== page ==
State Response to Terror: Punish Everyone For the Actions of a Few

This week, at least 127 people have lost their lives in a set of attacks that took place throughout Paris, France. The media was quick to start pointing fingers at ISIS, informing the public that various ISIS-supportive social media accounts had been celebrating once they had found out about the attacks taking place. Many angry and understandably upset citizens took to their accounts over the incident, to denounce terror, ISIS, and Muslims in general. There are also a lot of complaints being targeted toward refugees and those immigrating to Europe and the West, because of the ongoing conflicts overseas.


The authorities were quick to close the borders and to put the nation into full lock-down, placing due process of law on the back burner and rushing to enact a state of martial law. A state of emergency was declared, and France was placed under its first mandatory curfew since 1944. For those who were stranded in the area, Parisians launched the hashtag #PorteOuverte which translates into #OpenDoor, on Twitter, in an effort to offer shelter and safety to those who had no other place to turn. Facebook also encouraged Paris-based users to check in with its new Safety Check feature, which lets people's connections on Facebook know that they are safe and whether or not they were in the area.



Similar actions occurred in Boston after the Marathon bombing, where martial law was quickly enacted, and people soon saw military on the streets, and had unexpected knocks on the door of police coming to search for the suspect. For some, this type of response can quickly make the situation even more terrifying and intense. The common statist approach to this type of event, is always to act and respond in a collectivist manner, which means that the innocent end-up suffering for the actions of a guilty few.

Authorities continue to wrongfully address and deal with terrorist activities as if they are some separate entity from criminal private property violations taking place. Terrorist crimes are just that, they are various crimes that have occurred, and they should be addressed by the common avenues already established within the justice system. Since there is no current, internationally agreed upon consensus for the definition of “terrorism,” then it prompts authorities to deal with it in a different way. But there doesn't need to be an internationally agreed upon definition, in order for these criminals to face charges related to their actions, and to be placed behind bars. If they are behind bars on terrorism charges, or on multiple murder charges, what difference does it make? One difference is that the military doesn't commonly get called to patrol the streets whenever a murder or some other criminal violation occurs.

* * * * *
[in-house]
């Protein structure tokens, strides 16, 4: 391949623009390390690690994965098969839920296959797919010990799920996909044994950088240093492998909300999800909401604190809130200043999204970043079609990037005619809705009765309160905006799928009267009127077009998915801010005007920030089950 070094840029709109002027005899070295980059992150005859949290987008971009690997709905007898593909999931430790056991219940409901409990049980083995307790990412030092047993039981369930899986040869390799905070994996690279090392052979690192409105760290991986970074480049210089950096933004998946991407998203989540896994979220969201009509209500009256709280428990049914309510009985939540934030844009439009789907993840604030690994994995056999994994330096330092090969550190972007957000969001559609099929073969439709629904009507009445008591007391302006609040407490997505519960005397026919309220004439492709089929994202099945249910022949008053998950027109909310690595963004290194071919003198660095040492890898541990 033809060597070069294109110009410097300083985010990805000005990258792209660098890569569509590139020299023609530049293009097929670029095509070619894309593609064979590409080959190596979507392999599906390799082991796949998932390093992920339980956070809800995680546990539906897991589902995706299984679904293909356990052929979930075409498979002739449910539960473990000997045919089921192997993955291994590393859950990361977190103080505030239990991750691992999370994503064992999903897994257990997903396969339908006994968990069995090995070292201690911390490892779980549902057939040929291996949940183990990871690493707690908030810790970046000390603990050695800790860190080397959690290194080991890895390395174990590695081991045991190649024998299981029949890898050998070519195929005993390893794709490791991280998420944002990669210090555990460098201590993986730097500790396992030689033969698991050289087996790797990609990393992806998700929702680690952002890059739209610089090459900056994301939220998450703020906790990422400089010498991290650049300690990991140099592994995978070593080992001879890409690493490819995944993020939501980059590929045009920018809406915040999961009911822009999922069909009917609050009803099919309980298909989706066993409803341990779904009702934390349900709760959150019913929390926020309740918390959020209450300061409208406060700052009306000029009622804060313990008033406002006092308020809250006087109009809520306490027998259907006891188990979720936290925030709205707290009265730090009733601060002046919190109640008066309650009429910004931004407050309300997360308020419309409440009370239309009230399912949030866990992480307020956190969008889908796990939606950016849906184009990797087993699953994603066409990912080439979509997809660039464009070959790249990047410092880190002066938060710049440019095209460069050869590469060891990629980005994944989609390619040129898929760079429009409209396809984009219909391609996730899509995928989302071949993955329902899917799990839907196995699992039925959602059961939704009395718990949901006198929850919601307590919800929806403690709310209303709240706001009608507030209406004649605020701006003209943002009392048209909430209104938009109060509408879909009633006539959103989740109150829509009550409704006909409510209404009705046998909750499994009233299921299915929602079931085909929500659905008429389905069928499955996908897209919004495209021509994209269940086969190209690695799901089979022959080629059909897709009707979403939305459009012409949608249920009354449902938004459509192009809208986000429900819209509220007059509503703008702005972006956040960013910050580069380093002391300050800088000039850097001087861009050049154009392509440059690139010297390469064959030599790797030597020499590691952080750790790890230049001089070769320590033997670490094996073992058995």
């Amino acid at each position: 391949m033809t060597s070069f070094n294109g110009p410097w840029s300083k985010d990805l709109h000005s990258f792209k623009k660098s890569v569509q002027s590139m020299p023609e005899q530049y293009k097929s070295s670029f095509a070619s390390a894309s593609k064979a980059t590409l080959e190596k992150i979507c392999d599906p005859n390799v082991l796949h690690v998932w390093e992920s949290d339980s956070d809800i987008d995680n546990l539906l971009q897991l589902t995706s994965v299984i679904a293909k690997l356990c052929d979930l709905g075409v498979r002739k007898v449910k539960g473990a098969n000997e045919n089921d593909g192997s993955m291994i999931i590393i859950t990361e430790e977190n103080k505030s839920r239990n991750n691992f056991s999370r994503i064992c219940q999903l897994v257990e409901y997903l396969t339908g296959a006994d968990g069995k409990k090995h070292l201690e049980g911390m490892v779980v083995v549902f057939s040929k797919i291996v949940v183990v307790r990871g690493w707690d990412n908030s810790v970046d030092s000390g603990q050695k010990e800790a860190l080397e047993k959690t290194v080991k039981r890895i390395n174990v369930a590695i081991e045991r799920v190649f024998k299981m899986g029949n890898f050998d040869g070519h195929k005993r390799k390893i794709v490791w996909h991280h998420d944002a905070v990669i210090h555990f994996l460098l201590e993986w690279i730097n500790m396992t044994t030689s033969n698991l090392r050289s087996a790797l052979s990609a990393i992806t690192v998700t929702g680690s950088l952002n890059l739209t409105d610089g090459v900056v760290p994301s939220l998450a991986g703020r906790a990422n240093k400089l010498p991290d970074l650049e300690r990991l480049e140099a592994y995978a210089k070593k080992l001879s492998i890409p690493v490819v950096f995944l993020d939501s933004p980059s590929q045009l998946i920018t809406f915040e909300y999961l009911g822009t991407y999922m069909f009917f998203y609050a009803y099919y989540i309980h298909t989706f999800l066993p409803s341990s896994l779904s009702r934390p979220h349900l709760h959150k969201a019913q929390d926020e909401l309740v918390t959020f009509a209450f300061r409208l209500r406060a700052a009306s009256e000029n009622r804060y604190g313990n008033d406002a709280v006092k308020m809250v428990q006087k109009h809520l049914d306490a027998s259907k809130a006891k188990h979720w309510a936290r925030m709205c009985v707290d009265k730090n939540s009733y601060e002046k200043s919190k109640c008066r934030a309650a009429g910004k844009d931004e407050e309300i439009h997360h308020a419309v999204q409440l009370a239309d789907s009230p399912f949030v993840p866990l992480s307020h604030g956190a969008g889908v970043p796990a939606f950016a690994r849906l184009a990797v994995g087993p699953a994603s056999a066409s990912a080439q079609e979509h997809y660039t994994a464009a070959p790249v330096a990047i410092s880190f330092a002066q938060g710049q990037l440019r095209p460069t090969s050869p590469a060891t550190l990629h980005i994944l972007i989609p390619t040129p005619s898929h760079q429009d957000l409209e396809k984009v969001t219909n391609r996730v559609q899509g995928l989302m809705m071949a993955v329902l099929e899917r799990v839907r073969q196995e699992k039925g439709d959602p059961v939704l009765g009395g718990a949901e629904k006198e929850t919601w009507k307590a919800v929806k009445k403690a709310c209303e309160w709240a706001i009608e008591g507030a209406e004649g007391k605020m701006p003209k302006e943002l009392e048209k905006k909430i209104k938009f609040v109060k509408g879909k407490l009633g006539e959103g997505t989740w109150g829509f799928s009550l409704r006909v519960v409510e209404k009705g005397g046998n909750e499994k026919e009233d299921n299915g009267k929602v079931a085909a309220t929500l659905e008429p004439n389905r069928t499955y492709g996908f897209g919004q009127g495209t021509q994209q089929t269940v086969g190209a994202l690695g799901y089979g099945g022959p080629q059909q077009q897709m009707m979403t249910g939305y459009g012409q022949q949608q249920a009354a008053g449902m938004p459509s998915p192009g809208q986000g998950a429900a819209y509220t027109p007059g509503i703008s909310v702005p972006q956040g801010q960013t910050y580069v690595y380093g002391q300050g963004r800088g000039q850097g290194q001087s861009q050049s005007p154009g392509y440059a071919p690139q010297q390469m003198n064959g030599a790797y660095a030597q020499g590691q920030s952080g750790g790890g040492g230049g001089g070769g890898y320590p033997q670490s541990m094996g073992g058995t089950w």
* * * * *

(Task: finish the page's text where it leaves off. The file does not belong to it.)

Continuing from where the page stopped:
Surely, we are going to see some authorities jump at the chance to use this recent event as further justification for continued warfare overseas. But when you consider the statistical reality that you are 110 times more likely to die from a foodborne illness, than being attacked by any terrorist, then it makes the reaction of warfare seem like a knee-jerk misguided approach. Besides, the war on terror has been going on for over 14 years now and it doesn't seem to be achieving any success. If anything, the situation seems to be getting worse; as the media portrays the terror threat to be a continually growing one. Thankfully, many people are refusing to cower in fear over the incident, and they know that continued violence isn't going to bring about any valuable solution. 

If you missed it yesterday, check-out our live show that featured Dan Dicks discussing the recent Paris shootings, protests on campus, gmo activism, and more. 


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